27. 27.
    Deutsche Gesellschaft für Ernährung (DGE) (1999) Tips der Deutschen Gesellschaft für Ernährung e.V. zur Ernährung bei Multipler Sklerose. http://www.dge.de/Pages/navigation/presse/akt1099.htm, accessed 03.05.2004.
  28. 28.
    Dworkin RH, Bates D, Millar JH et al. (1984) Linoleic acid and multiple sclerosis: a reanalysis of three double-blind trials. Neurology 34:1441–1445PubMedGoogle Scholar
  29. 29.
    Embry AF, Snowdon LR, Vieth R (2000) Vitamin D and seasonal fluctuations of gadolinium-enhancing magnetic resonance imaging lesions in multiple sclerosis. Ann Neurol 48:271–272Google Scholar
  30. 30.
    Esparza ML, Sasaki S, Kesteloot H (1995) Nutrition, latitude, and multiple sclerosis mortality: an ecologic study. Am J Epidemiol 142:733–737PubMedGoogle Scholar
  31. 31.
    Evers J (1969) Die diätetische Therapie der Multiplen Sklerose. Kasuistik und Epikrise meiner ersten durch Diät geheilten Multiple-Sklerose-Patienten nach einer Verlaufsbeobachtungszeit von 20 Jahren und Bericht über meine anderen 9000 diätetisch behandelten Multiple-Sklerose-Patienten. Med Welt 31:1700–1707PubMedGoogle Scholar
  32. 32.
    Evers J (2002) Die Evers-Diät, 13. Aufl. Haug, StuttgartGoogle Scholar
  33. 33.
    Fawcett J, Sidney JS, Hanson MJ et al. (1994) Use of alternative health therapies by people with multiple sclerosis: an exploratory study. Holist Nurs Pract 8:36–42PubMedGoogle Scholar
  34. 34.
    Fisher M, Johnson MH, Natale AM et al. (1987) Linoleic acid levels in white blood cells, platelets, and serum of multiple sclerosis patients. Acta Neurol Scand 76:241–245PubMedGoogle Scholar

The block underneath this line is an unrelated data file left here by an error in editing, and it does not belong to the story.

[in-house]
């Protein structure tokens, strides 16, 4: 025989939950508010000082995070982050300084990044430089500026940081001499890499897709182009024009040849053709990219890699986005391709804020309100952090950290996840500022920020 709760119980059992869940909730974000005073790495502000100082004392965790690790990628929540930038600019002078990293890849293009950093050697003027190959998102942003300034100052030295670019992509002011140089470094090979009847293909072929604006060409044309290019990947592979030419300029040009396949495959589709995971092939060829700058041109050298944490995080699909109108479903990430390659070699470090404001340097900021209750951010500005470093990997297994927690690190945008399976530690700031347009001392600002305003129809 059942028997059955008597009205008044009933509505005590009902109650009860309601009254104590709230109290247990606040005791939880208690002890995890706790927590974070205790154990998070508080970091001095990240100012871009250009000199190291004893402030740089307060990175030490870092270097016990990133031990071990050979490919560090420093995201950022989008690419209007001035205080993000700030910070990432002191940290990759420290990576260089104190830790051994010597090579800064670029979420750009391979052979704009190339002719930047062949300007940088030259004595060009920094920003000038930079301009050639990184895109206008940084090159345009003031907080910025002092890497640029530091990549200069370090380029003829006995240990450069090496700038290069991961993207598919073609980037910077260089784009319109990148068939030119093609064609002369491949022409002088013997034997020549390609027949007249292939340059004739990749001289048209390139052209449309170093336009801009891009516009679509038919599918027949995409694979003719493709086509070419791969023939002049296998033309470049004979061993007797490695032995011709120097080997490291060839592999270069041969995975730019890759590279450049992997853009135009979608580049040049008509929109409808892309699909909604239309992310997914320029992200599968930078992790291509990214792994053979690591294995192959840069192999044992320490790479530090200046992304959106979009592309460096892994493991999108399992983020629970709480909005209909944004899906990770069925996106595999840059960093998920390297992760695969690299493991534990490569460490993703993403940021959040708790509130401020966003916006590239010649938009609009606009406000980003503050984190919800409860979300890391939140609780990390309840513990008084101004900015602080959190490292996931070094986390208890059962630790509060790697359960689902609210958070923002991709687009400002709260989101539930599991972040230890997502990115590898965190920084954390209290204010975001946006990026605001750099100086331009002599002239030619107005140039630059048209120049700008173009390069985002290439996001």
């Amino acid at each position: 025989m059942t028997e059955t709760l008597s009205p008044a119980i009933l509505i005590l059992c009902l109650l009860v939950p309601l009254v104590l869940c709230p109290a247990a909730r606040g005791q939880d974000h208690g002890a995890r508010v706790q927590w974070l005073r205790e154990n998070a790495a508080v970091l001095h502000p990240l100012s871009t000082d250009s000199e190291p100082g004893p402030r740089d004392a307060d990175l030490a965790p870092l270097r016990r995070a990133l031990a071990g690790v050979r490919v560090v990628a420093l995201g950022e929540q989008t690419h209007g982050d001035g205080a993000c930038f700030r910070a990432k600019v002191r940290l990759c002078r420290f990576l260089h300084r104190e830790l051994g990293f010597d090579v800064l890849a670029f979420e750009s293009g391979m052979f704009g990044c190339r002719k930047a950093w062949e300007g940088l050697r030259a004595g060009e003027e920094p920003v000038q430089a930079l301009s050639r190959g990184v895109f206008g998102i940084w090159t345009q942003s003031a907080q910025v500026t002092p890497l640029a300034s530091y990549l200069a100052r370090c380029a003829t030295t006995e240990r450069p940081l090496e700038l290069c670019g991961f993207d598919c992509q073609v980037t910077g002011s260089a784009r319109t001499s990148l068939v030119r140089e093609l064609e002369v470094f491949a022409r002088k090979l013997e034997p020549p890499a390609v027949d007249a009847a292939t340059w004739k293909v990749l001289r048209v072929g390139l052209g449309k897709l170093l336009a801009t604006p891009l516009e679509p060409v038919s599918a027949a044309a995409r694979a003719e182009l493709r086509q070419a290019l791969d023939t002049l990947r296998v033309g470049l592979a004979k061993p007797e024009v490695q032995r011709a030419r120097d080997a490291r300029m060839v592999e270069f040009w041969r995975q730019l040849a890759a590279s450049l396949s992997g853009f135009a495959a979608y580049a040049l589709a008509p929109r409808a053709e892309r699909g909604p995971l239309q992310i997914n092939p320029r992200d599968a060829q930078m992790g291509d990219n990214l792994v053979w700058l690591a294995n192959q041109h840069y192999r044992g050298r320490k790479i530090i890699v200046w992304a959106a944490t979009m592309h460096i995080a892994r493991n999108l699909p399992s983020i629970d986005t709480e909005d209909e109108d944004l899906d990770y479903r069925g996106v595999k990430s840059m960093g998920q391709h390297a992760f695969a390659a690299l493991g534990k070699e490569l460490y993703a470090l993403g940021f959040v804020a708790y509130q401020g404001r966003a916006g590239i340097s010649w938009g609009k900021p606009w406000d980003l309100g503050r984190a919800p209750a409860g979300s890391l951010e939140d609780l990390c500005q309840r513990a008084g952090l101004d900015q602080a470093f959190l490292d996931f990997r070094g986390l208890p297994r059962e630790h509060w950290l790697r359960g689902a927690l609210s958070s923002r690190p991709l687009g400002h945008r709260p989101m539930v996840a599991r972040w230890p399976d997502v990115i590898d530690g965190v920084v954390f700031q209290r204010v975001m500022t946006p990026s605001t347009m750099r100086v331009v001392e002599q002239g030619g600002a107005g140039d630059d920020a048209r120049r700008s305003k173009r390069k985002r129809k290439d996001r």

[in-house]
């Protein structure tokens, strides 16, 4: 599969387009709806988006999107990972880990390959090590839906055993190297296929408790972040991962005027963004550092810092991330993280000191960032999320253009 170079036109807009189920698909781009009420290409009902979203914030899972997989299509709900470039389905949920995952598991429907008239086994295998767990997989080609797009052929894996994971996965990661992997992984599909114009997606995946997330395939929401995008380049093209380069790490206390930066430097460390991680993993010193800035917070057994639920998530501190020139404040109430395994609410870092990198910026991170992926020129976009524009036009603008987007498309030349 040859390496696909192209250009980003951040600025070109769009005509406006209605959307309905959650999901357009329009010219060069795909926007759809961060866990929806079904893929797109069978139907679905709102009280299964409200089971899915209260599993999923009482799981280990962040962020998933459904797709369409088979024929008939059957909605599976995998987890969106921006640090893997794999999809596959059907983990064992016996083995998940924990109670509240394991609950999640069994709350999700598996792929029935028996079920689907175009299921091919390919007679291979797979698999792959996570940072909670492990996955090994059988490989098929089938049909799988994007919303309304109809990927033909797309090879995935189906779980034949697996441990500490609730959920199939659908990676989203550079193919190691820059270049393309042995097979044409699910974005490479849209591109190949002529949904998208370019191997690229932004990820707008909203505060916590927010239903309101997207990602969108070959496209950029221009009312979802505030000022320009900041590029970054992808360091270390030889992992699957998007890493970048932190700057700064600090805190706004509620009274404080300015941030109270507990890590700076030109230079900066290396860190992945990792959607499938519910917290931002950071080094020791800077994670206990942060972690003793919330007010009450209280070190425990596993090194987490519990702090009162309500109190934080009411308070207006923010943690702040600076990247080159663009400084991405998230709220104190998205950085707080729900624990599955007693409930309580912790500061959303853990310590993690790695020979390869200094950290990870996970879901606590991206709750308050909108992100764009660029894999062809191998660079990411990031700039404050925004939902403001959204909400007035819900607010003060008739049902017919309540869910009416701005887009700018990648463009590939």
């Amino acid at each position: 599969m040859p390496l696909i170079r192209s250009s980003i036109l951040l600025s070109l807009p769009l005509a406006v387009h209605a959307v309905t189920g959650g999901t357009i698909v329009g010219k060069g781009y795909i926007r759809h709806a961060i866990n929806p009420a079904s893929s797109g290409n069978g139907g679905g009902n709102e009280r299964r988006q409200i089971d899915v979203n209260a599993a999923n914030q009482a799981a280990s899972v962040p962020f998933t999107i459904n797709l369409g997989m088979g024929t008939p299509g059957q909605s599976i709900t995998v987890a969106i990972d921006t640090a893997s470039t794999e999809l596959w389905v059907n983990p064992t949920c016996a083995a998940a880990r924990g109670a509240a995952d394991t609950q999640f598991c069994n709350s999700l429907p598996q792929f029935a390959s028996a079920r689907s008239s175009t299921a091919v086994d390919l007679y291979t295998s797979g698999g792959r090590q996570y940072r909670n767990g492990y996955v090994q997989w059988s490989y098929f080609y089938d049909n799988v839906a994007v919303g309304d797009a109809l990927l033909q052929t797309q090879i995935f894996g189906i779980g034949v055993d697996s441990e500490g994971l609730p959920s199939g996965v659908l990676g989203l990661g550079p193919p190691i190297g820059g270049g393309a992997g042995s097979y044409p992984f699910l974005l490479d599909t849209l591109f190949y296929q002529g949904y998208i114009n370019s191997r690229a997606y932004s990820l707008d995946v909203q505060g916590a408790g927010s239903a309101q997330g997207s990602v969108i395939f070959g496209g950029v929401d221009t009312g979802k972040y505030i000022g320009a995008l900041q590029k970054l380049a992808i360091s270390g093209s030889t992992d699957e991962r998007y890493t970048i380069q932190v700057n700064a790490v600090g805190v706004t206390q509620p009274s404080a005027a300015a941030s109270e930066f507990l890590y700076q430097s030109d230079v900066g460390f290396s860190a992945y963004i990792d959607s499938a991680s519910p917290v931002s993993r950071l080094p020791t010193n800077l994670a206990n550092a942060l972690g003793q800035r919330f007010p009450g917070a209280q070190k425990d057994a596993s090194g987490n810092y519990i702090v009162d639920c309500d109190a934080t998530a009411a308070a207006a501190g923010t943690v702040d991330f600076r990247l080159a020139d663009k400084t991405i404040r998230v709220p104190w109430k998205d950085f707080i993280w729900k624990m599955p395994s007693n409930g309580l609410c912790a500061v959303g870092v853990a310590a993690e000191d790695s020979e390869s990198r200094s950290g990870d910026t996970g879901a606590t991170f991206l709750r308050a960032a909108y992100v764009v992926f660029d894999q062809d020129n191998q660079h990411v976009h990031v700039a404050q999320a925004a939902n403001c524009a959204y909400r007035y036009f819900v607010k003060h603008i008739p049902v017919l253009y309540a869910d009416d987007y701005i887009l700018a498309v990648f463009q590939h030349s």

35. 35.
    Fleming JO, Hummel AL, Beinlich BR et al. (2000) Vitamin D treatment of relapsing-remitting multiple sclerosis (RRMS): a MRI-based pilot study. Neurology 54:A338Google Scholar
  36. 36.
    Fratzer U (1992) Multiple Sklerose: Eine neue Therapie vor der Blut-Hirn-Schranke. VitaMinSpur 3:142–147Google Scholar
  37. 37.
    Freedman DM, Dosemeci M, Alavanja MC (2000) Mortality from multiple sclerosis and exposure to residential and occupational solar radiation: a case-control study based on death certificates. Occup Environ Med 57:418–421CrossRefPubMedGoogle Scholar
  38. 38.
    Frequin ST, Wevers RA, Braam M et al. (1993) Decreased vitamin B12 and folate levels in cerebrospinal fluid and serum of multiple sclerosis patients after high-dose intravenous methylprednisolone. J Neurol 240:305–308PubMedGoogle Scholar
  39. 39.
    Gallai V, Sarchielli P, Trequattrini A et al. (1995) Cytokine secretion and eicosanoid production in the peripheral blood mononuclear cells of MS patients undergoing dietary supplementation with n-3 polyunsaturated fatty acids. J Neuroimmunol 56:143–153CrossRefPubMedGoogle Scholar
  40. 40.
    Ghadirian P, Jain M, Ducic S et al. (1998) Nutritional factors in the aetiology of multiple sclerosis: a case-control study in Montreal, Canada. Int J Epidemiol 27:845–852CrossRefPubMedGoogle Scholar
  41. 41.
    Ghezzi A, Zaffaroni M (2001) Neurological manifestations of gastrointestinal disorders, with particular reference to the differential diagnosis of multiple sclerosis. Neurol Sci 22(Suppl 2):S117–122Google Scholar
  42. 42.
    Gibson RA, Lines DR, Neumann MA (1992) Gamma linolenic acid (GLA) content of encapsulated evening primrose oil products. Lipids 27:82–84PubMedGoogle Scholar
  43. 43.
    Gilgun-Sherki Y, Melamed E, Offen D (2001) Oxidative stress-induced neurodegenerative diseases: the need for antioxidants that penetrate the blood brain barrier. Neuropharmacology 40:959–975CrossRefPubMedGoogle Scholar
  44. 44.